Feminism and My Mental Health with Schizoaffective Disorder

Tuesday, May 29 2018 Elizabeth Caudy

Feminism helps my mental health. Learn how feminism helps me deal with my mental health, body image, and schizoaffective disorder--and can help you too--at HealthyPlace.

After a hiatus from politics, I’ve come to realize once again that I need feminism for my mental health. The reason I’m rediscovering it is directly linked to my schizoaffective disorder: Feminism helps me to accept the weight gain that comes with the atypical antipsychotic medications I take and it gives me perspectives on a challenging time in our world as a whole.

Until I started taking atypical antipsychotic medication for my schizoaffective disorder, I weighed in at a size two. Yet even at a size two, I suffered from body image issues because of my small breasts. But that was nothing compared to the body image I’ve suffered because of the weight gain from the medication as I ballooned to a size 14—with voluptuous breasts.

How Feminism Helps My Mental Health

I know women have a lot bigger problems to face than body image. But when you’re heavy, you hate looking at yourself in the mirror, and you have to take four selfies on vacation until you snap one where your double chin isn’t quite so prominent. Body image started to feel like a big problem from the beginning of the weight gain. For a while I switched around my medication a lot, looking for one that would help with my schizoaffective disorder without causing weight gain. None of the medications that eased weight gain addressed the psychotic symptoms of schizoaffective disorder.

That’s where feminism came to the rescue the first time, before my political hiatus. It wasn’t so much that I discovered feminism and realized it was okay to be heavy; I’d already identified as a feminist. What happened was that I decided I couldn’t call myself a feminist while body-shaming myself. And it’s especially helpful that now plus-size women are becoming more visible in the media and accepted in fashion spreads.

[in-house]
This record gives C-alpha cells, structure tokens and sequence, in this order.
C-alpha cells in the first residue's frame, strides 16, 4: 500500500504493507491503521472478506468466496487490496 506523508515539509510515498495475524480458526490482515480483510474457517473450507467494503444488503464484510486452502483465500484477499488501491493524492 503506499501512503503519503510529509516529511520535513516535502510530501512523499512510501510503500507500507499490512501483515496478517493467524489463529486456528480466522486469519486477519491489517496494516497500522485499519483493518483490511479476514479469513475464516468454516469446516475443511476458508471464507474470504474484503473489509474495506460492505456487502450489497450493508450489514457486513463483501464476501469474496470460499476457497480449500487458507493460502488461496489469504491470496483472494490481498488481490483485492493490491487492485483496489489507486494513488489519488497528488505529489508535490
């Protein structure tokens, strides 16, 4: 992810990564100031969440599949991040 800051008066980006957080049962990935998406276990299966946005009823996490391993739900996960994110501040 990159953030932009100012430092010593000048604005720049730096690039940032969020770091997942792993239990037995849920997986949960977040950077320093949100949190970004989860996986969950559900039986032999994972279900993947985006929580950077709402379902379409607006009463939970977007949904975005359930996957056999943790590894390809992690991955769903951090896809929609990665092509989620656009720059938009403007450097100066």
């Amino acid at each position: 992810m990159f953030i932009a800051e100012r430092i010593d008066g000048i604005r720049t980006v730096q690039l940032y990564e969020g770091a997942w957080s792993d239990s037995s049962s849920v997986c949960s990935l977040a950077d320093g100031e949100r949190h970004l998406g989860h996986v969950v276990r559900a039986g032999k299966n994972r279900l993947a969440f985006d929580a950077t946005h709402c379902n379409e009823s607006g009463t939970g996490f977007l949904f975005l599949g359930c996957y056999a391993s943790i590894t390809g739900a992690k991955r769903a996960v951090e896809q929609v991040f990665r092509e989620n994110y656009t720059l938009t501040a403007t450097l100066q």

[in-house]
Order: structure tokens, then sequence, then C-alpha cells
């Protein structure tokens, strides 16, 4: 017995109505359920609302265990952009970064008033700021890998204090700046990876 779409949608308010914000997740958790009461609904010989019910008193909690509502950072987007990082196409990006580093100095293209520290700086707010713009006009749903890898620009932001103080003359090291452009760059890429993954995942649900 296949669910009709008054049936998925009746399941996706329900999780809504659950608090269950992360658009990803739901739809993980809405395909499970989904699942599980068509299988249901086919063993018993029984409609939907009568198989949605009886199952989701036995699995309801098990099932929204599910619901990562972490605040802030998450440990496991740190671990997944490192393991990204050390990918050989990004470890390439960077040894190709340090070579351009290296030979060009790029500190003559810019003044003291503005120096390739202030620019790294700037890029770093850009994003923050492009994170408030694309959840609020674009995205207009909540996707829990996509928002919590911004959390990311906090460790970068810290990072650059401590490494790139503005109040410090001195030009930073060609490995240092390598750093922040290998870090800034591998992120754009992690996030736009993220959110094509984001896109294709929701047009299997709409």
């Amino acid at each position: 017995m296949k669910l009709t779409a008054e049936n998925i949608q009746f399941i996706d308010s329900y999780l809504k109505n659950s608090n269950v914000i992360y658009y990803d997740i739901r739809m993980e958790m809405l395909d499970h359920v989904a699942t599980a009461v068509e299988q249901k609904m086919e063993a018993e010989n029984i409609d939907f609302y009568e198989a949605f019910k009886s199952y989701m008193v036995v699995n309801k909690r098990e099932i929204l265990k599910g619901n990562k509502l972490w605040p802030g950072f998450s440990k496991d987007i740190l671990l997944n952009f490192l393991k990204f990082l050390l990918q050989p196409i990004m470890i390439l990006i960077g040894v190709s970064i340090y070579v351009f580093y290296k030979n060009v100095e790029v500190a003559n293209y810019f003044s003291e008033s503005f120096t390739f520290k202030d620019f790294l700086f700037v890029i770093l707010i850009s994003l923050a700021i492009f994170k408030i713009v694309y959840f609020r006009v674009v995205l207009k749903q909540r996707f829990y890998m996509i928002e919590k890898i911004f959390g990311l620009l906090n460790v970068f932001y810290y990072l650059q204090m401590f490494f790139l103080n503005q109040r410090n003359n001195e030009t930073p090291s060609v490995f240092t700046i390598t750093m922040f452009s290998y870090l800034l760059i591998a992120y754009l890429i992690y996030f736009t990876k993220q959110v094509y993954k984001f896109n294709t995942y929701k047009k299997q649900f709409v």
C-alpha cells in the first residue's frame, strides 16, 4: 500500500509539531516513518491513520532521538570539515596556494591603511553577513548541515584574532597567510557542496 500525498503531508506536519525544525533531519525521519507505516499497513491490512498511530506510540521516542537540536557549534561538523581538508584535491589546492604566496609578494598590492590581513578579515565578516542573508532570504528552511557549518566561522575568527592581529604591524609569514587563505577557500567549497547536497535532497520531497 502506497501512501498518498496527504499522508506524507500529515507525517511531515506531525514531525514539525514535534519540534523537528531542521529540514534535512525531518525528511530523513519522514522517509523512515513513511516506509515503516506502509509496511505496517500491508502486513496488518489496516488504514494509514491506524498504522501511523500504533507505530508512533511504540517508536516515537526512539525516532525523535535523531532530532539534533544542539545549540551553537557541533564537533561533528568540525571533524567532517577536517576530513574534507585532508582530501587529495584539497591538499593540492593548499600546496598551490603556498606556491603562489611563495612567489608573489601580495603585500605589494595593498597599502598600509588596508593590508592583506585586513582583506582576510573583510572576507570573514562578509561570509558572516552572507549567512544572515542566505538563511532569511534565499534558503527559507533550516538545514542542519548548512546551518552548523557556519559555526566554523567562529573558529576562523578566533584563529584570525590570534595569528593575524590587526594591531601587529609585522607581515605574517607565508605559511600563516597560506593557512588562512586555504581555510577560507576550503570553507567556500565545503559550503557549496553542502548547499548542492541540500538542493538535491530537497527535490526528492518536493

Feminism Improves My Mental Health and Body Image

Still, I’ve been feeling bad about my weight lately and, once again, I’m turning to feminism. But that doesn’t mean I don’t care about being healthy. For one thing, my medication makes me healthier than I ever could be without it. Mental health is physical health: it’s the health of your brain. Also, I drink lots of water and stay away from sugared sodas—the schizoaffective medication makes me so thirsty that this is key in cutting down on sugar.

Feminism is good for my mental health. It helps me feel good about myself. And, in the world we live in, a world where women are constantly told they are not thin enough, not pretty enough—in essence, not enough—being a woman and feeling good about oneself is a feminist act. I know that’s a cliché, but it’s true. After all, if you don’t feel good about yourself, double chin and all, how can you do anything to make the world a better place?

Author: Elizabeth Caudy

Elizabeth Caudy was born in 1979 to a writer and a photographer. She has been writing since she was five years old. She has a BFA from The School of the Art Institute of Chicago and an MFA in photography from Columbia College Chicago. She lives outside Chicago with her husband, Tom. Find Elizabeth on Google+ and on her personal blog.

View all posts by Elizabeth Caudy.

Feminism and My Mental Health with Schizoaffective Disorder

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